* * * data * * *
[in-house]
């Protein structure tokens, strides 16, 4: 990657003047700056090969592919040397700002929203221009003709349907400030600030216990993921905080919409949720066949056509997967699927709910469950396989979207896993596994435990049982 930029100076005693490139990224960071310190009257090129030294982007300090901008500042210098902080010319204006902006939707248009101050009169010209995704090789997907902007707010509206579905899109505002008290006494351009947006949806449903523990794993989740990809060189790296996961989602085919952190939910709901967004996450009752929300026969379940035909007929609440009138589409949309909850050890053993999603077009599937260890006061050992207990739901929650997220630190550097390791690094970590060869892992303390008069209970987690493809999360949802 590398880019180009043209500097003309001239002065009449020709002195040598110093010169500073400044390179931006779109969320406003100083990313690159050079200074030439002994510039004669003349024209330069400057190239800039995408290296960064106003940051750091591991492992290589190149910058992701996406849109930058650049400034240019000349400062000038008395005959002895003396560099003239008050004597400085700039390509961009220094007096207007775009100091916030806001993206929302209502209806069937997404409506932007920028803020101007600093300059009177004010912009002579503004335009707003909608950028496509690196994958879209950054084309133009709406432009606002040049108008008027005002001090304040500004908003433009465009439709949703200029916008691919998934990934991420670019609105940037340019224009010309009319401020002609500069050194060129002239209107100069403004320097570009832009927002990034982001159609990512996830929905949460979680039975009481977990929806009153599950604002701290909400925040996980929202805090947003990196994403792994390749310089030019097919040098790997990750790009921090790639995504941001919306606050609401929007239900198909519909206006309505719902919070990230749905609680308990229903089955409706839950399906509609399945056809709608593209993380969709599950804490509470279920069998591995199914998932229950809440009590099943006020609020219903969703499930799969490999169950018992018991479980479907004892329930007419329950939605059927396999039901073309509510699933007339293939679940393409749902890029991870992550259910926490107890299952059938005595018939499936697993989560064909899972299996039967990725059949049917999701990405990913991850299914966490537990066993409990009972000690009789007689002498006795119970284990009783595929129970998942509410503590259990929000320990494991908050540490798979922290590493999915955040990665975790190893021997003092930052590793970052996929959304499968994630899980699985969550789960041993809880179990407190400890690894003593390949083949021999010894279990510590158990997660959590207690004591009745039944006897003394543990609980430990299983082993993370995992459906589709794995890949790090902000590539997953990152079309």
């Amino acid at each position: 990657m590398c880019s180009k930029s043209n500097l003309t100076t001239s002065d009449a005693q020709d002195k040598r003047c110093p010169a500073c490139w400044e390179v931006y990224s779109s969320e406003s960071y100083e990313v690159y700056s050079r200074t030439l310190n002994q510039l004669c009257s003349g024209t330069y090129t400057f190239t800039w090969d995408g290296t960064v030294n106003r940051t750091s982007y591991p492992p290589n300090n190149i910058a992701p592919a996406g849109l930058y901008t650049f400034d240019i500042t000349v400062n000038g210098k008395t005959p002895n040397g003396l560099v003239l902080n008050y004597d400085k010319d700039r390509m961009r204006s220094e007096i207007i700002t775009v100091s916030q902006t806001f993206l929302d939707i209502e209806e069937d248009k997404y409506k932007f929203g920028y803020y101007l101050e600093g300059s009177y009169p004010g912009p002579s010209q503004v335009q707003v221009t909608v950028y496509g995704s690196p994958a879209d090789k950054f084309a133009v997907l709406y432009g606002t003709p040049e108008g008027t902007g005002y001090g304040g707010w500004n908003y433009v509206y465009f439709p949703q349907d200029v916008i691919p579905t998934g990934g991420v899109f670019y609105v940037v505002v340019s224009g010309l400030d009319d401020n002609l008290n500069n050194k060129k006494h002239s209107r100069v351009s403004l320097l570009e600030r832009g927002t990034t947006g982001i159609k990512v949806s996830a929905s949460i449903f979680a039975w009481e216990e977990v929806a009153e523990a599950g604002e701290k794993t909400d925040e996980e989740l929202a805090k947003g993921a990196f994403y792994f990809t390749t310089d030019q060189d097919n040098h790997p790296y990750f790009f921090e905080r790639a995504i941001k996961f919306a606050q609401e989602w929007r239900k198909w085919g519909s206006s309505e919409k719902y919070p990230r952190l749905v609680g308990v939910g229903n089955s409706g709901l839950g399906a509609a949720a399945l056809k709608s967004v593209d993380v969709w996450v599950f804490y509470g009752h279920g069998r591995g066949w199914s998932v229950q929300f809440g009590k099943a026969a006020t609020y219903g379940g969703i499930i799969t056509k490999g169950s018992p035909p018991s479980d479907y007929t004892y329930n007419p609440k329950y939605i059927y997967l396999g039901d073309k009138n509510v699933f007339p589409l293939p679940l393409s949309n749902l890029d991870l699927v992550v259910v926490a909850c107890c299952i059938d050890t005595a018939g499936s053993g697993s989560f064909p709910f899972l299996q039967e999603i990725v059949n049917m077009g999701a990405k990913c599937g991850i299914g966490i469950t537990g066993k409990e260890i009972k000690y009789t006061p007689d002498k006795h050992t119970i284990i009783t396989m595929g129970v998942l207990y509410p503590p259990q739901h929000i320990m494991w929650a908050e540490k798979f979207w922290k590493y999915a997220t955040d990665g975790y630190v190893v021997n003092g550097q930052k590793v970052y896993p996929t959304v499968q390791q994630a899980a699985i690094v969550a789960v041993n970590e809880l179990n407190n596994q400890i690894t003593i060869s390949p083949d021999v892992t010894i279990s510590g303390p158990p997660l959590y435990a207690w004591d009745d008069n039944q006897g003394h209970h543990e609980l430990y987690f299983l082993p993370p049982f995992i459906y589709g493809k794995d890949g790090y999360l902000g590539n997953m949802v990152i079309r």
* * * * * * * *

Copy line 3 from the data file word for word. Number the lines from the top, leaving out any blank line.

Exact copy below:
């Amino acid at each position: 990657m590398c880019s180009k930029s043209n500097l003309t100076t001239s002065d009449a005693q020709d002195k040598r003047c110093p010169a500073c490139w400044e390179v931006y990224s779109s969320e406003s960071y100083e990313v690159y700056s050079r200074t030439l310190n002994q510039l004669c009257s003349g024209t330069y090129t400057f190239t800039w090969d995408g290296t960064v030294n106003r940051t750091s982007y591991p492992p290589n300090n190149i910058a992701p592919a996406g849109l930058y901008t650049f400034d240019i500042t000349v400062n000038g210098k008395t005959p002895n040397g003396l560099v003239l902080n008050y004597d400085k010319d700039r390509m961009r204006s220094e007096i207007i700002t775009v100091s916030q902006t806001f993206l929302d939707i209502e209806e069937d248009k997404y409506k932007f929203g920028y803020y101007l101050e600093g300059s009177y009169p004010g912009p002579s010209q503004v335009q707003v221009t909608v950028y496509g995704s690196p994958a879209d090789k950054f084309a133009v997907l709406y432009g606002t003709p040049e108008g008027t902007g005002y001090g304040g707010w500004n908003y433009v509206y465009f439709p949703q349907d200029v916008i691919p579905t998934g990934g991420v899109f670019y609105v940037v505002v340019s224009g010309l400030d009319d401020n002609l008290n500069n050194k060129k006494h002239s209107r100069v351009s403004l320097l570009e600030r832009g927002t990034t947006g982001i159609k990512v949806s996830a929905s949460i449903f979680a039975w009481e216990e977990v929806a009153e523990a599950g604002e701290k794993t909400d925040e996980e989740l929202a805090k947003g993921a990196f994403y792994f990809t390749t310089d030019q060189d097919n040098h790997p790296y990750f790009f921090e905080r790639a995504i941001k996961f919306a606050q609401e989602w929007r239900k198909w085919g519909s206006s309505e919409k719902y919070p990230r952190l749905v609680g308990v939910g229903n089955s409706g709901l839950g399906a509609a949720a399945l056809k709608s967004v593209d993380v969709w996450v599950f804490y509470g009752h279920g069998r591995g066949w199914s998932v229950q929300f809440g009590k099943a026969a006020t609020y219903g379940g969703i499930i799969t056509k490999g169950s018992p035909p018991s479980d479907y007929t004892y329930n007419p609440k329950y939605i059927y997967l396999g039901d073309k009138n509510v699933f007339p589409l293939p679940l393409s949309n749902l890029d991870l699927v992550v259910v926490a909850c107890c299952i059938d050890t005595a018939g499936s053993g697993s989560f064909p709910f899972l299996q039967e999603i990725v059949n049917m077009g999701a990405k990913c599937g991850i299914g966490i469950t537990g066993k409990e260890i009972k000690y009789t006061p007689d002498k006795h050992t119970i284990i009783t396989m595929g129970v998942l207990y509410p503590p259990q739901h929000i320990m494991w929650a908050e540490k798979f979207w922290k590493y999915a997220t955040d990665g975790y630190v190893v021997n003092g550097q930052k590793v970052y896993p996929t959304v499968q390791q994630a899980a699985i690094v969550a789960v041993n970590e809880l179990n407190n596994q400890i690894t003593i060869s390949p083949d021999v892992t010894i279990s510590g303390p158990p997660l959590y435990a207690w004591d009745d008069n039944q006897g003394h209970h543990e609980l430990y987690f299983l082993p993370p049982f995992i459906y589709g493809k794995d890949g790090y999360l902000g590539n997953m949802v990152i079309r």